The opinion of the court was delivered by: Judge Jones
THE BACKGROUND OF THIS MEMORANDUM IS AS FOLLOWS
Pending before the Court is pro se Defendant Sandra Kaufman's construed Motion to Dismiss ("the Motion")(doc. 19) filed on November 29, 2006. For the following reasons, the Motion shall be granted and the action dismissed.
Pro se Plaintiff James David Harman ("Plaintiff") commenced this action against Defendants Sandra Kaufman ("Kaufman") and Randy Huber ("Huber") by filing a complaint (doc. 1) with this Court on July 12, 2006. After receiving the complaint by certified mail, Kaufman filed an answer on July 27, 2006. (Rec. Doc. 4).
Following a volley of pleadings and Orders, the complaint was stricken as against Defendant Huber by Order dated September 28, 2006 (doc. 17) for Plaintiff's failure to comply with the previous Orders of this Court to file an amended complaint.
Thereafter, on November 13, 2006, Plaintiff filed a submission purporting to be a motion for summary judgment. (Rec. Doc. 18) The filing clearly did not comply with the Local Rules of Federal Rules of Civil Procedure governing Rule 56 motions. Moreover, Plaintiff failed to file a supporting brief within the time required by L.R. 7.5, and accordingly by Order dated November 30, 2006 (doc. 20), we deemed the motion for summary judgment withdrawn.
Prior the entry of our November 30, 2006 Order, Defendant Kaufman filed a submission styled as a "Response to Plaintiff [sic] Motion for Summary Judgment [sic]" (doc. 19) on November 29, 2006. Recognizing Kaufman's pro se status, we construed her submission as a motion to dismiss and ordered a briefing schedule within the November 30, 2006 Order. To date, the construed Motion has been fully briefed by the parties and is therefore ripe for our review.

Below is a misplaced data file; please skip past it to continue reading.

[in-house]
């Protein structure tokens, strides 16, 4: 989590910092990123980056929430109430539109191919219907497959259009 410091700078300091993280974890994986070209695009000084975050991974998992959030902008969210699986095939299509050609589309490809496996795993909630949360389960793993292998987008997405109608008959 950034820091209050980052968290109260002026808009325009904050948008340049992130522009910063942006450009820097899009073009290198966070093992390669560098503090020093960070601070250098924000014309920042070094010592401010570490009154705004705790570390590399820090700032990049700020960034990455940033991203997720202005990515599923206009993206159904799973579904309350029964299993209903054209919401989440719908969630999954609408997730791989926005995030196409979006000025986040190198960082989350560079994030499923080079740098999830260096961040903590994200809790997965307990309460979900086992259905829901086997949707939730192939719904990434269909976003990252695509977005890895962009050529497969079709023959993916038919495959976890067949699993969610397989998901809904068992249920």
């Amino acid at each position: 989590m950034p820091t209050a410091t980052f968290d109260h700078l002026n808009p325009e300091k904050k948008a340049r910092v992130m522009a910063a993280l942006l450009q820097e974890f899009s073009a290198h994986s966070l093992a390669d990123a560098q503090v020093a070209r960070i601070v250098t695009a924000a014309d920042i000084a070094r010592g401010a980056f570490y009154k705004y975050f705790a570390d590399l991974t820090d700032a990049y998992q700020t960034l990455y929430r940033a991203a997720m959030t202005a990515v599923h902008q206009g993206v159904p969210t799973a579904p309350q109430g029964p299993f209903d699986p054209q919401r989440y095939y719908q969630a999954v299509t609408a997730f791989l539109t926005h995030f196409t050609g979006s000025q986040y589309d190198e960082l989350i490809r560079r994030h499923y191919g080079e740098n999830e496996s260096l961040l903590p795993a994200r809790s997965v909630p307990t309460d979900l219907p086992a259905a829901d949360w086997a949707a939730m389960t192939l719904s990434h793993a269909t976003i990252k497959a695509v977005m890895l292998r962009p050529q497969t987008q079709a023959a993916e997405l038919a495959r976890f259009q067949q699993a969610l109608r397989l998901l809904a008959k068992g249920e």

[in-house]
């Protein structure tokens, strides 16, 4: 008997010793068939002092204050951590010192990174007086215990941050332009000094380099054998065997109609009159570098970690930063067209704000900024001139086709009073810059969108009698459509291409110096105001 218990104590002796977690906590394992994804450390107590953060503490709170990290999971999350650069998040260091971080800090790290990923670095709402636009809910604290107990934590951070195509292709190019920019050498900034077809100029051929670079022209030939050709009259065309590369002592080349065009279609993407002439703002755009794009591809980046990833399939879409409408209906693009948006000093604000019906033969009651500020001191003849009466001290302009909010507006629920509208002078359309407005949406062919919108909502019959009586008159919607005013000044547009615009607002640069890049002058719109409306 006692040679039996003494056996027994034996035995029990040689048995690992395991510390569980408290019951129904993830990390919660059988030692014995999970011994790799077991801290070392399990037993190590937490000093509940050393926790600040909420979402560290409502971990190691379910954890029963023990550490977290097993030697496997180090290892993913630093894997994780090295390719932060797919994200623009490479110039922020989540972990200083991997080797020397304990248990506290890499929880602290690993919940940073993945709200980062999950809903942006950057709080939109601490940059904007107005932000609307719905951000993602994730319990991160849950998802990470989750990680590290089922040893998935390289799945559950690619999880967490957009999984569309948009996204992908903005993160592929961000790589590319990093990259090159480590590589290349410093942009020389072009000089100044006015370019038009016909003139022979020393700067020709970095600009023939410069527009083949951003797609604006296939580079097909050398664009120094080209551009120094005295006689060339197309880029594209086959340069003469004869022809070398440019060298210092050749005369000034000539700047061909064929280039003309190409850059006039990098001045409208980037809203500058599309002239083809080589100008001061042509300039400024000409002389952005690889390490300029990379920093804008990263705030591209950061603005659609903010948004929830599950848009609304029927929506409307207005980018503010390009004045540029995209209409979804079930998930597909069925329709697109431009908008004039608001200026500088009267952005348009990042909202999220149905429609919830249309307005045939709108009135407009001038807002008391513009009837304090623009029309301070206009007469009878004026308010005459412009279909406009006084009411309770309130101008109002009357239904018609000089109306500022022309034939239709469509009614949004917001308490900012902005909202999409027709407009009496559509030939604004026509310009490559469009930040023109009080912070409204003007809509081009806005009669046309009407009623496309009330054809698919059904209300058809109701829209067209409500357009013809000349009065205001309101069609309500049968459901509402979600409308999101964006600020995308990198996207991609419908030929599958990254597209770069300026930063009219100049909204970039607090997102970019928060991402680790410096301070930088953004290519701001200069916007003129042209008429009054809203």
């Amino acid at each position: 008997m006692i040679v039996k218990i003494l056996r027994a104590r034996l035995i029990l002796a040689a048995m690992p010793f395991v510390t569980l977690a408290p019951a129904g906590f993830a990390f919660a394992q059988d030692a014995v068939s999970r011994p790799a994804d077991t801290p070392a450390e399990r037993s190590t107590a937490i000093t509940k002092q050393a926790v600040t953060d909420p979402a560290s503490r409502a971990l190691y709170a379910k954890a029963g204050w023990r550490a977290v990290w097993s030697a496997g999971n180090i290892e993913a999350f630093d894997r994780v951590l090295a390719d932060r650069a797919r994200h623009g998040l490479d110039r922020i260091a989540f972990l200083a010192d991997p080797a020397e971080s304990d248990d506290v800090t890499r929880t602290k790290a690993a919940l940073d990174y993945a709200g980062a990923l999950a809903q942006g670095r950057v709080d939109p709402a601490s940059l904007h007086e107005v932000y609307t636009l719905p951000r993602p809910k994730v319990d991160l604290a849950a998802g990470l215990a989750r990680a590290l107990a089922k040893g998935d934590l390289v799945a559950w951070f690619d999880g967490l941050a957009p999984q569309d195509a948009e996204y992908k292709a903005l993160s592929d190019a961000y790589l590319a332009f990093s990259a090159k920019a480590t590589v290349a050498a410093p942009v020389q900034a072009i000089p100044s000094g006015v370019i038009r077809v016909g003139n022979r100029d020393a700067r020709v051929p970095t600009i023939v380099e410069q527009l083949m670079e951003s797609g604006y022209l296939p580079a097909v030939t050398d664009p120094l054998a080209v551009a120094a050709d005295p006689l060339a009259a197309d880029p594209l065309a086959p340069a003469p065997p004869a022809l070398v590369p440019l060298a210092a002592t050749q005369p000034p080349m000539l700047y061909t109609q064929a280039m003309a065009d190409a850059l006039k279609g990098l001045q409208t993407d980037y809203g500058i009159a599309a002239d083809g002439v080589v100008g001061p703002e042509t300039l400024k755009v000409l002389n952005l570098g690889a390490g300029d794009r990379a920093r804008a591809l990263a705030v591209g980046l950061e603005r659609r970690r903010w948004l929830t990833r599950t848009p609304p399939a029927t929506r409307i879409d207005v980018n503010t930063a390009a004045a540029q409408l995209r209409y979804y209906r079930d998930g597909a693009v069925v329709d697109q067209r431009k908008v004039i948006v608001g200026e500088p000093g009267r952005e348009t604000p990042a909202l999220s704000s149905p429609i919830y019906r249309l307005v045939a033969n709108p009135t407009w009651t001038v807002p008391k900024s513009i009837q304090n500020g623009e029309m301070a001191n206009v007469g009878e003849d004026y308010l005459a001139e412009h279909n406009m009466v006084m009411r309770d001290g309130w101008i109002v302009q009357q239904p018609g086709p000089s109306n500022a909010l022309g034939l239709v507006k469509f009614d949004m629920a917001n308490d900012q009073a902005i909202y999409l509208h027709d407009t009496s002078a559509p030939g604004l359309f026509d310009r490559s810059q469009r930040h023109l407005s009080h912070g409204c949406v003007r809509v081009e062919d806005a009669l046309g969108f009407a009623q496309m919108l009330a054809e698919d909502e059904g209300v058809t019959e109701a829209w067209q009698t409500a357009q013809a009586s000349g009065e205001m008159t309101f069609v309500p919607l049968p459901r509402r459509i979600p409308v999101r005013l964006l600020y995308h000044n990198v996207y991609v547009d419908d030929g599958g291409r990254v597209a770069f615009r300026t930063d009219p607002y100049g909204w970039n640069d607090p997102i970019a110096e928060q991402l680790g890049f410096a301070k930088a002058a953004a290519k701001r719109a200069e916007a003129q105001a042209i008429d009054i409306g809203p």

In considering a motion to dismiss pursuant to Fed. R. Civ. Pro. 12(b)(6), a court must accept the veracity of a plaintiff's allegations. See Scheuer v. Rhodes, 416 U.S. 232, 236 (1974); see also White v. Napoleon, 897 F.2d 103, 106 (3d Cir. 1990). In Nami v. Fauver, 82 F.3d 63, 65 (3d Cir. 1996), our Court of Appeals for the Third Circuit added that in considering a motion to dismiss based on a failure to state a claim argument, a court should "not inquire whether the plaintiffs will ultimately prevail, only whether they are entitled to offer evidence to support their claims." Furthermore, "a complaint should not be dismissed for failure to state a claim unless it appears beyond doubt that the plaintiff can prove no set of facts in support of his claim which would entitle him to relief." Conley v. Gibson, 355 U.S. 41, 45-46 (1957); see also District Council 47 v. Bradley, 795 F.2d3 310 (3d Cir. 1986).
Inasmuch as Defendant Huber has been terminated as a party to this action, we shall only summarize the factual averments in the complaint as they pertain to Defendant Kaufman.
Plaintiff apparently owns a rental property appurtenant to property owned by Defendant Kaufman, and the instant action arises out of disputes between the parties regarding the maintenance of Plaintiff's property. Plaintiff alleges that Defendant Kaufman has restricted and diminished the Plaintiff's ability to maintain his property for a variety of reasons. Plaintiff further alleges that Defendant Kaufman has caused affirmative damage to his property and has placed "No Trespassing" signs that Plaintiff believes prevents him from using his property. Finally, Plaintiff makes a vague averment that Defendant Kaufman lied in a "lower court hearing" (doc. 1, ¶13) regarding the property dispute.
Plaintiff alleges that Defendant Kaufman has violated his rights under the Fourteenth Amendment to the United States Constitution, and prays for monetary relief in the amount of ...